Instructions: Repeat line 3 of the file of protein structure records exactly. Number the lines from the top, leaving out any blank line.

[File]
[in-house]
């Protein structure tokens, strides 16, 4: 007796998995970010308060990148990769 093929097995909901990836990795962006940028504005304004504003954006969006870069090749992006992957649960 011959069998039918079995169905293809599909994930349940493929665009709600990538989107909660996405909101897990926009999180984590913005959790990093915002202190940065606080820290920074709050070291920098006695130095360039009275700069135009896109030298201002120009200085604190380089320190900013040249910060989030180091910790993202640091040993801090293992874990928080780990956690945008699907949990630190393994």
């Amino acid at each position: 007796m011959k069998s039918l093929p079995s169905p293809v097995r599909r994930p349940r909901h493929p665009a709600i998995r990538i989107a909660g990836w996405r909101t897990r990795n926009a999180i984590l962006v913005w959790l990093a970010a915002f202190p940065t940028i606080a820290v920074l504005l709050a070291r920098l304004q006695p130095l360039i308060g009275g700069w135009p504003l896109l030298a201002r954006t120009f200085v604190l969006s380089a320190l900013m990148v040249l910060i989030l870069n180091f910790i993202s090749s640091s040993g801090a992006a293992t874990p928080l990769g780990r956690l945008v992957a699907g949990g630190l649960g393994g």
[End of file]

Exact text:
């Amino acid at each position: 007796m011959k069998s039918l093929p079995s169905p293809v097995r599909r994930p349940r909901h493929p665009a709600i998995r990538i989107a909660g990836w996405r909101t897990r990795n926009a999180i984590l962006v913005w959790l990093a970010a915002f202190p940065t940028i606080a820290v920074l504005l709050a070291r920098l304004q006695p130095l360039i308060g009275g700069w135009p504003l896109l030298a201002r954006t120009f200085v604190l969006s380089a320190l900013m990148v040249l910060i989030l870069n180091f910790i993202s090749s640091s040993g801090a992006a293992t874990p928080l990769g780990r956690l945008v992957a699907g949990g630190l649960g393994g």